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U.S. Team Is a Taint Remover

Women break the world record in the 800 freestyle relay, eliminating the mark set by East Germany in 1987. Hansen gets a bronze in the 200 breaststroke.

August 19, 2004|Lisa Dillman | Times Staff Writer

ATHENS — Five days into an Olympic swimming competition and there are two obvious conclusions for the United States:

* Michael Phelps will be hearing the name Mark Spitz for the next four years, leading up to the Beijing Olympics.

* We've become a nation of pretty good relay swimmers.

Relay prowess was on fairly astonishing display Wednesday in the women's 800-meter freestyle event as the United States erased one questionable, and old, world record from the books.

Natalie Coughlin, Carly Piper, Dana Vollmer and anchor Kaitlin Sandeno won the gold in 7 minutes 53.42 seconds and the rewrite served as something of a cleansing agent.

Need a hint about the former holders?

The East Germans had swum that relay in 7:55.47 at a meet in Strasbourg, France, in 1987, the same state-sponsored structure that produced one drug-aided record and Olympic medal after another in the 1970s and '80s.

The continued presence of the East German record was seen by some as an affront.

"It burned people a lot," said U.S. women's Coach Mark Schubert. "We all know the reason why. We're very proud to have the record back."

The tainted record was on the minds of officials at the meet too, as Sandeno learned.

"One of the officials at drug testing was telling me that was an East German record and the Germans got the record," said Sandeno, of Lake Forest.

"We're as clean as can be. It's amazing. I'm still trying to find words for it. I don't think it's completely sunken in that I have a gold medal, a world record. Now I have a color of each for the collection."

Sandeno didn't have much time to recover after getting out-touched for a medal in the 200 butterfly, but the 21-year-old brought home the relay with a split of 1:58.17. Coughlin had done the heavy lifting, opening a big lead on the first leg. Her split of 1:57.74 would have won the 200 freestyle here.

Coughlin was only seventh after the first 100 meters of her leg. "She said before the race, 'Coach, don't be worried if I'm not ahead at the 100 because I'm going to work the back half,' " Schubert said. "I wasn't worried, much."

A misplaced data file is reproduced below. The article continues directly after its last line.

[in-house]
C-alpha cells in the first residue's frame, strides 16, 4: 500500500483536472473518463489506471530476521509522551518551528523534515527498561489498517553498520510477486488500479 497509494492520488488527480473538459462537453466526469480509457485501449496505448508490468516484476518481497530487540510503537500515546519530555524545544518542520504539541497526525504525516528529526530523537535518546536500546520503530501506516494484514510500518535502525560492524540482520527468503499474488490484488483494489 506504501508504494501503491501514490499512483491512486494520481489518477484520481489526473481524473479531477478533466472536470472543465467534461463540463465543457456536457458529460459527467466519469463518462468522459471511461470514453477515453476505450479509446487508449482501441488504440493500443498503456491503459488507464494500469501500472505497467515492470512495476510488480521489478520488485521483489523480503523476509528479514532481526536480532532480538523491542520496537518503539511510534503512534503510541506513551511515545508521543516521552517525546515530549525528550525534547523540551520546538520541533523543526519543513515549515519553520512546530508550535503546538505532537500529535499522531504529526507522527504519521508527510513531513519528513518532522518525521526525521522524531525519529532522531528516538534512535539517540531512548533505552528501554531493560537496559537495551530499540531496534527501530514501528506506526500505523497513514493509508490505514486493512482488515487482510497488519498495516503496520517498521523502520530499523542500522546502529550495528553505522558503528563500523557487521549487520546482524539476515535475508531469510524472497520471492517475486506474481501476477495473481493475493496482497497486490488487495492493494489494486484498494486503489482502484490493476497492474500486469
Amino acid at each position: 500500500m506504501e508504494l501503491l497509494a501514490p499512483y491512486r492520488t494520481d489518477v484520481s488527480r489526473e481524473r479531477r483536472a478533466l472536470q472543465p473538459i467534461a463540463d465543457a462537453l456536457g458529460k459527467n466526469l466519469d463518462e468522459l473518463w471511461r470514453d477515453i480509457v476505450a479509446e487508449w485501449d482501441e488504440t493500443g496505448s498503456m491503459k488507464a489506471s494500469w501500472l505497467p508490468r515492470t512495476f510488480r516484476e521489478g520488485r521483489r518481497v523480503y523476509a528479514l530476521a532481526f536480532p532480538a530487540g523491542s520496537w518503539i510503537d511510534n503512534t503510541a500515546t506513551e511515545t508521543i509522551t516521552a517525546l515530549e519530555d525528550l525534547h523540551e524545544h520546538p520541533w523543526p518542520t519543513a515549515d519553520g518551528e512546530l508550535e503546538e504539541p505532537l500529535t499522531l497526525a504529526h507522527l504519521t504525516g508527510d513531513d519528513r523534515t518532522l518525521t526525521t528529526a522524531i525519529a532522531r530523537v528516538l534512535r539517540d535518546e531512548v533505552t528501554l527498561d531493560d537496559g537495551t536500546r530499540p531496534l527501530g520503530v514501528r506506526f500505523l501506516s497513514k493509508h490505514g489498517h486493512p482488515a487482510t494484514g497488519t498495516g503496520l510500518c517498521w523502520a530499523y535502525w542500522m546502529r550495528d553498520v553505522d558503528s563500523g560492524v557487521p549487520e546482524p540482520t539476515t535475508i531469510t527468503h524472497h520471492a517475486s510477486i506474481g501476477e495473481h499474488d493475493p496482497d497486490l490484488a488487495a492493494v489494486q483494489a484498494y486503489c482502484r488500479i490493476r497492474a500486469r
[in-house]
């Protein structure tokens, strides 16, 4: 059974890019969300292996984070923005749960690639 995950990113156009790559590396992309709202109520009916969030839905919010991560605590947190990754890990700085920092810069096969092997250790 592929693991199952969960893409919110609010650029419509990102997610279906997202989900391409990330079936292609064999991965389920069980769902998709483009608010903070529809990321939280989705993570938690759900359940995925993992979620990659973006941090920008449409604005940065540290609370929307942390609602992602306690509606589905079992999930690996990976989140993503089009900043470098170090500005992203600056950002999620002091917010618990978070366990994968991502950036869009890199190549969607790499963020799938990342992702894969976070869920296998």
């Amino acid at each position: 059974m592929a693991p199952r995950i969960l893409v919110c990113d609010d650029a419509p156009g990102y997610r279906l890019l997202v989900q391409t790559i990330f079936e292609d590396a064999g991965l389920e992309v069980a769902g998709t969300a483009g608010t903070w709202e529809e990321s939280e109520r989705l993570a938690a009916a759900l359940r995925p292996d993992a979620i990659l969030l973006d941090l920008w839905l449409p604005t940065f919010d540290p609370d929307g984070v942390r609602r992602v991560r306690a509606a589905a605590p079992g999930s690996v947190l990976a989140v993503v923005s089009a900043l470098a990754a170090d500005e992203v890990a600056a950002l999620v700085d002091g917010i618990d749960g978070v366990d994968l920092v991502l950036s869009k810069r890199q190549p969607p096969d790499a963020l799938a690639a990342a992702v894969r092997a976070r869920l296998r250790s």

Sandeno summed up the night concisely: "Awesome way to finish. World record. Gold medal. Unbelievable."

The Americans beat China by 2.55 seconds, and Germany took the bronze in 7:57.35.

Jodie Henry of Australia also broke a world record, in the women's 100 freestyle, going 53.52 in the semifinals. The previous mark, 53.66, had been held by her countrywoman, Libby Lenton, who failed to make the final.

Pieter van den Hoogenband of the Netherlands successfully defended his Olympic title in the 100 freestyle, which was missing two-time Olympic champion Alexander Popov of Russia, American-record holder Jason Lezak and Ian Crocker, all of whom failed to qualify. Ian Thorpe of Australia finished third.

Brendan Hansen gave the U.S. another medal, finishing third in the 200 breaststroke, where Japan's Kosuke Kitajima completed his sweep of the breaststroke events, seemingly unbothered by earlier accusations by the Americans that he used an illegal dolphin kick.

Hansen, who'd been second in the 100 breaststroke, partly blamed media expectations for what some see as individual swimming underachievement here. So far, the American men and women have won 16 medals, six of them gold. Michael Phelps has accounted for five medals, three gold and two bronze, and two of the golds have been won in relays. The only men's individual winner, besides Phelps, was Aaron Peirsol, in the 100 backstroke.

"There's just so much pressure you guys put on us, it's tough for us to compete," said Hansen, who set world records in the 100 and 200 breaststrokes at the Olympic trials.

In fact, however, it was men's Coach Eddie Reese who said at trials this was the best men's team since 1976.

Said Schubert: "I think the Olympics is all about eyeball-to-eyeball racing. We had some great performances at the trials, people that were way ahead and very comfortable being there. We have to learn to race when it's close."

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